Office Christmas Party
Another reminder that allowing your cast to madly improvise instead of actually providing a coherent script with a scintilla of inherent logic often leads to…
The man says: "Time really can't move in two directions." Of course, this is not true at all, and "Conversations With Other Women" is a movie that sets out to demonstrate why. In our minds, and in our hearts, time is hardly linear or unidirectional. Visit your parents and you're instantly a child again, and if you all live long enough, time begins to curl back on itself and they become your children. Or run into a certain old girlfriend or boyfriend and you may enter a disconcerting time warp between then and now and some shared future you once envisioned, but that never came to pass.
Here's the situation: Two people in their late 30s -- a tuxedoed wedding guest identified only as Man (Aaron Eckhart) and a bridesmaid known only as Woman (Helena Bonham Carter) -- strike up a conversation that lasts all night. Are they strangers? Do they they recognize (or think they recognize) each other from years ago? Did they know each other at one time, but one or the other has forgotten or is pretending to forget?
"Conversations With Other Women," written by Gabrielle Zevin and directed by Hans Canosa, is a bittersweet meditation on the inevitable adjustments of adulthood. These two see themselves poised uncomfortably between youth and imagined decrepitude ("The memory starts to go after 40"), trying to find ways to reconcile their regrets over vanished opportunities and unfulfilled expectations with the reality of life in the here and now. You might think of it as an older adult cousin of "Before Sunrise" or "Before Sunset" -- a loquacious flirtation, a witty sparring match and a mutually cathartic confession.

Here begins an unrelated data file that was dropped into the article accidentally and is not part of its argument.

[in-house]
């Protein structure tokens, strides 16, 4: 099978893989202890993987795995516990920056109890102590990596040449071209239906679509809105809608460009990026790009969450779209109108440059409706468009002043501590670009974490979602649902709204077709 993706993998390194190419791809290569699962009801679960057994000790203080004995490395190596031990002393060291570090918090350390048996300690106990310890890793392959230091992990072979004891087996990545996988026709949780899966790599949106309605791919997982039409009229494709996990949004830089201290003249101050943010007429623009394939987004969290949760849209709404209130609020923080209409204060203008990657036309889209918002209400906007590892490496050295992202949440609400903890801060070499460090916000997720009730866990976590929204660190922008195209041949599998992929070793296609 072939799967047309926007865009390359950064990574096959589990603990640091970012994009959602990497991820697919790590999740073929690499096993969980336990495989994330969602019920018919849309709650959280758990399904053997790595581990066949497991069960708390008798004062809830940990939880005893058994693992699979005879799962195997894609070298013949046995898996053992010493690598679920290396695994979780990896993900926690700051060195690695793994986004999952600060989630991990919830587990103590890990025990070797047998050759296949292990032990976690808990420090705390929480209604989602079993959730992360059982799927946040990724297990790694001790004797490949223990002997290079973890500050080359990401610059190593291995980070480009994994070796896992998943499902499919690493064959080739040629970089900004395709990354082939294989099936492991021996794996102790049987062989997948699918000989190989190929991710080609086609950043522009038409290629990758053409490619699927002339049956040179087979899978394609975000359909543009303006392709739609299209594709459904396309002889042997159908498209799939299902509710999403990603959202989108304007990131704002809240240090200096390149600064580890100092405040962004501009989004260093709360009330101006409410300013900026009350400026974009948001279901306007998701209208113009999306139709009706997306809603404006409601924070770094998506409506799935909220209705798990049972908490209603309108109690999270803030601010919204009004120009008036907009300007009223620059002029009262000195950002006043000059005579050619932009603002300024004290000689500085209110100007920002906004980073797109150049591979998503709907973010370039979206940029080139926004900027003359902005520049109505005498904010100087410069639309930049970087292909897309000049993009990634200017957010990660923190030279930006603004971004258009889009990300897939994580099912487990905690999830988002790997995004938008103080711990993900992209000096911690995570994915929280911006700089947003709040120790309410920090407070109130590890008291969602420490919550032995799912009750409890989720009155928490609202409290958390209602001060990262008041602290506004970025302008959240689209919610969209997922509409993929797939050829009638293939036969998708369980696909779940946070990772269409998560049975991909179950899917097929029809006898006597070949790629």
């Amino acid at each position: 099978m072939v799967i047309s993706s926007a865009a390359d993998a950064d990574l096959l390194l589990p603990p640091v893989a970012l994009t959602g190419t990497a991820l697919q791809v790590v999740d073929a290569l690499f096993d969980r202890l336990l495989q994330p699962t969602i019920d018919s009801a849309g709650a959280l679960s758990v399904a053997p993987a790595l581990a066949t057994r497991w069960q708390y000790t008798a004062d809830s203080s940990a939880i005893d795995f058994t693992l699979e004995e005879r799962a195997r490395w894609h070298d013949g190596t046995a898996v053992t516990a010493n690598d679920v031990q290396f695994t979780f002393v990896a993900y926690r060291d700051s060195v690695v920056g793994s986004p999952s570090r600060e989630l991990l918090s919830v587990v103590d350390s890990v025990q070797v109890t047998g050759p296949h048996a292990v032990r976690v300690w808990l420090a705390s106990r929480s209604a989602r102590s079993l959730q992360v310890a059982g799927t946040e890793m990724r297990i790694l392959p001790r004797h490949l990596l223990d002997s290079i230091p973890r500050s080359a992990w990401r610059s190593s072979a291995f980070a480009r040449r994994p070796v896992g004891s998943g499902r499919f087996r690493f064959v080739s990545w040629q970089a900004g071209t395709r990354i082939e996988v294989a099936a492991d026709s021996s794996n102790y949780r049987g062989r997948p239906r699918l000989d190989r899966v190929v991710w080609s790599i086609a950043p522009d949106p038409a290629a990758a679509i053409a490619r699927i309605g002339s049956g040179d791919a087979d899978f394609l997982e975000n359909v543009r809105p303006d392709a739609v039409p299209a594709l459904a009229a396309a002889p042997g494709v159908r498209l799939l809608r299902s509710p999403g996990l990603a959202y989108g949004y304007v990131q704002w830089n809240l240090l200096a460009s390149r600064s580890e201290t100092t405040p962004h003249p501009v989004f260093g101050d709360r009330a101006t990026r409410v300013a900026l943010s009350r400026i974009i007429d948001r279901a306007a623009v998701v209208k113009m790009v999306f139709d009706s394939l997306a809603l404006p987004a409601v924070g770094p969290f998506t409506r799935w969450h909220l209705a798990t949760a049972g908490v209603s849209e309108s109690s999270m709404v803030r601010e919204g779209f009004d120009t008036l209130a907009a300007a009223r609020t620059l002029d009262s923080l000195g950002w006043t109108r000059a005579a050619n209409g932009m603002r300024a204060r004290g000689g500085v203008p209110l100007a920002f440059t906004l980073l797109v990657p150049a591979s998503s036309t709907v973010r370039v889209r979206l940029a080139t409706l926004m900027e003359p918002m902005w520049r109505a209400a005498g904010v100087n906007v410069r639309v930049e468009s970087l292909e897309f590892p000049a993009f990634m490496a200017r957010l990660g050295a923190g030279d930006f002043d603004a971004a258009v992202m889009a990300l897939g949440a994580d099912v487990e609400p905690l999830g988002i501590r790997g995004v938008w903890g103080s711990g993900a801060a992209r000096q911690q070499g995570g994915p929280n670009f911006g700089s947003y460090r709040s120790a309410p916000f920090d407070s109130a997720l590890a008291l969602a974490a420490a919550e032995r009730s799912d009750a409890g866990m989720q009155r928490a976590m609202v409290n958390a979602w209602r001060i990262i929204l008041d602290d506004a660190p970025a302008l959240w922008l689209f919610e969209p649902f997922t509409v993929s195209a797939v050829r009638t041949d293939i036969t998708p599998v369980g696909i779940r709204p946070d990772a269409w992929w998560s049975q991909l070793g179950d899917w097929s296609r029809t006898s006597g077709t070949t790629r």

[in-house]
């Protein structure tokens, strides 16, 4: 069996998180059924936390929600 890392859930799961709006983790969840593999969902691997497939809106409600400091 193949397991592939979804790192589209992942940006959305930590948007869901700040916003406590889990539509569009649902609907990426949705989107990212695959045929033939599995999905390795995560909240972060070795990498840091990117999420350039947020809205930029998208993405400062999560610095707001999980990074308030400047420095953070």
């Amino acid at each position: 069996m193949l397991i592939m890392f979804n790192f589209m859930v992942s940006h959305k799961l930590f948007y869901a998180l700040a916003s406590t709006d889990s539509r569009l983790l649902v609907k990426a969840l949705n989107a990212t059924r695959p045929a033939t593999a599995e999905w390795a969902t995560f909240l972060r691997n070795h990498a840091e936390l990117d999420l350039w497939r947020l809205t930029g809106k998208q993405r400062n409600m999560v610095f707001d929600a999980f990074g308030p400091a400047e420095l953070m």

But that's just one facet of the movie. At the same time, it's a daring and tantalizing formal experiment, shot entirely in split screen. Sometimes the two adjacent frames show the same thing from slightly different angles, usually with the Man on one side and the Woman on the other. But the divided screen also allows the filmmakers to comment instantaneously on the action in ways that recall the scene in "Annie Hall" where the subtitles translate the real thoughts behind the words the characters are speaking.